Education Spotlight: Camp Green Meadows offering virtual lessons about natural science

FRESNO, Calif. (KFSN) -- In ABC30's segment, Education Spotlight, Action News Anchor Landon Burke will talk with Merced County Office of Education (MCOE) officials about some of the biggest topics in education.

Camp Green Meadows has been a North Valley fixture for almost 60 years. Landon Burke spoke with the principal of the camp's outdoor school, Bob Bassett.

He discussed the program's benefit to local kids and how they're getting by in the pandemic.

Landon: Bob, so first of all, give me a little bit of background. What is Camp Green Meadows?

Bob: We are about a mile and a half from the southern entrance of Yosemite. We're at 5,000 feet. There's a little bit of snow around us right now that's leftover. And we are an outdoor residential science school, so kids, mostly sixth graders, come up to us. They live with us for a week and we teach them science, using the forest as the book, as the classroom. So instead of going, 'open your book to page 75, we're going to learn about decomposition,' we go out in the forest, and we look at a log that's decomposing, and kids actually pull it apart look at it and see what's making it happen.

Landon: Why is it so valuable to take kids out and telling them about these things that happen. To show them, and let them see it, let them touch it, firsthand. Why is that so valuable?

Bob: We all learn differently. Some of us are very successful in that box called the classroom, and we're able to go in and manage what we need to and be successful in that environment. Not every student learns exactly the same way. Some of them get out here that haven't been successful in the classroom, and they get out there, and they're able to move. They're able to do things. They're able to see things put their hands on things. Wow, I mean, you know, it's not just something in a book. It's alive and it's exciting. I actually have kids get off the bus. Last year, before we had to close down, I kid got off the bus come out and go, 'Wow, look at all these trees! When did they plant these?' There's just, trying to give them an understanding of this is so close to them and they all can come here and participate.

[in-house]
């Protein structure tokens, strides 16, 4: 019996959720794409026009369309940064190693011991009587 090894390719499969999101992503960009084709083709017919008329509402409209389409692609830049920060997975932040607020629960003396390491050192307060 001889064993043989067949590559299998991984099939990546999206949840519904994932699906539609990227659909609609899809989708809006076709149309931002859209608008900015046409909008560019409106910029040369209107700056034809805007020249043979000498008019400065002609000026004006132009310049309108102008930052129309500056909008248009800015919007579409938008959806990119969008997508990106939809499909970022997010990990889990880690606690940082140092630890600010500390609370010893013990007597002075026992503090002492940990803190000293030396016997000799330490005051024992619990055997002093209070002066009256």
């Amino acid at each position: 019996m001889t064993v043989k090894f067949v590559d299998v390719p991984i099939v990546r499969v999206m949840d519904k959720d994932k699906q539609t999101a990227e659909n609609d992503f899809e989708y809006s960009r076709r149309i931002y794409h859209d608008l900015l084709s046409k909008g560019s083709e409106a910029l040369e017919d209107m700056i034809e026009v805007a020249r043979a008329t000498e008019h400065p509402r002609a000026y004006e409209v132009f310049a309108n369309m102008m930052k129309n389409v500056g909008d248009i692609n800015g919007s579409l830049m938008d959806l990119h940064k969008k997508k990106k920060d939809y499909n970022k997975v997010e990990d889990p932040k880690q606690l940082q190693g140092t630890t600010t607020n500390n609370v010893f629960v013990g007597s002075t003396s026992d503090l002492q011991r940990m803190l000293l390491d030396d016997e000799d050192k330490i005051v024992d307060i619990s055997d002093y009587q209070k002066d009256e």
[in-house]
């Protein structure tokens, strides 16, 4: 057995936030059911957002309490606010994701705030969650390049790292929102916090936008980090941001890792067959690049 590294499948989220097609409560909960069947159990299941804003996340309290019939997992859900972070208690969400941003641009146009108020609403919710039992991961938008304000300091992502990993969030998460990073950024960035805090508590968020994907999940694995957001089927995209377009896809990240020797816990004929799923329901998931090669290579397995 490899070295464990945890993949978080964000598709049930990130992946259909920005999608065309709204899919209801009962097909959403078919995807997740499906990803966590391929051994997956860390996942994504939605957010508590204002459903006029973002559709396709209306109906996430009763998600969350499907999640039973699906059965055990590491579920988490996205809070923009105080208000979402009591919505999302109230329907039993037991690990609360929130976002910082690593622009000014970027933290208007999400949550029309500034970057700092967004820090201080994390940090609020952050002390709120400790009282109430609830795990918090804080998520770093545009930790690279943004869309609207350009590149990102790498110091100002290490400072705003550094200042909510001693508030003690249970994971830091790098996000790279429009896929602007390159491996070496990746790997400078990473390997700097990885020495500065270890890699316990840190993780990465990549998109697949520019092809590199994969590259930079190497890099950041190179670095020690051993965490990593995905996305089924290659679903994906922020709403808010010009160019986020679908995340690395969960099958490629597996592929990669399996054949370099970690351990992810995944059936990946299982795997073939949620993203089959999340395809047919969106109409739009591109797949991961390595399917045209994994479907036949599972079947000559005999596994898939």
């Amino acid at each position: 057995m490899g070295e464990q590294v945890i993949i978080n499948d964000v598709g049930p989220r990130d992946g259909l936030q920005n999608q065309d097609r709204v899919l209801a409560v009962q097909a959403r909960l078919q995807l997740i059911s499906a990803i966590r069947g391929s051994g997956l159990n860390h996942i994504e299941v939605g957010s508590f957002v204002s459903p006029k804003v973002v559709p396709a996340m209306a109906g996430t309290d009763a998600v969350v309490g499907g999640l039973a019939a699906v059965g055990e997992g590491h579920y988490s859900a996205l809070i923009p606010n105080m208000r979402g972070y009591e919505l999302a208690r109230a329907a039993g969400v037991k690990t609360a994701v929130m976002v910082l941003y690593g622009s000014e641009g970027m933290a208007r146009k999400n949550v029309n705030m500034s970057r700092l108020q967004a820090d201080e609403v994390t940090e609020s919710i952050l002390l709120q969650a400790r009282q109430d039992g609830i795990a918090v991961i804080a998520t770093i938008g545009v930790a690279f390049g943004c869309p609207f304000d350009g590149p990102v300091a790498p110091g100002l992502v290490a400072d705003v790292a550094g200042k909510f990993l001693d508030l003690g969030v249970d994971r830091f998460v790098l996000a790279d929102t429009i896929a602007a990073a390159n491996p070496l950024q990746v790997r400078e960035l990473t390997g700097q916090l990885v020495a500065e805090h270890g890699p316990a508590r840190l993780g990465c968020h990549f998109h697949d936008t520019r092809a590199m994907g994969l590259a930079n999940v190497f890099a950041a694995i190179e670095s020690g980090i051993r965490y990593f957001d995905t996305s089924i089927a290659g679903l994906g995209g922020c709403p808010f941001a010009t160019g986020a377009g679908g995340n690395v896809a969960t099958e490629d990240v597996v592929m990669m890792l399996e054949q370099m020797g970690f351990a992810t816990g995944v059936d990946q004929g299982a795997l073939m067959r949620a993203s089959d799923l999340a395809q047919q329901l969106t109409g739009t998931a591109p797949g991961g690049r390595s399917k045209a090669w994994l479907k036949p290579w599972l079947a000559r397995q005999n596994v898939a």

Landon: So let's talk about the adaption you guys had to make because of the pandemic. You guys are working with some restrictions. How are you guys adapting to keep providing this service for our local kids?

Bob: It's a struggle not having kids here right? We want kids to be here. We want to see them. We want to interact. Obviously, right now, we're not able to do that. So what we've done is we've taken our curriculum and we've adapted it. We've created a virtual Camp Green Meadows experience. We created videos that are naturalist. Our teachers, we call them "naturalist" because they're in the natural environment, and the naturalist are leading videos and walking kids through very strong California science-standards-based lessons. They're learning about science, and in this setting, obviously, it's not the same, but hopefully, kids are still able to participate, see some of this and be excited about learning.
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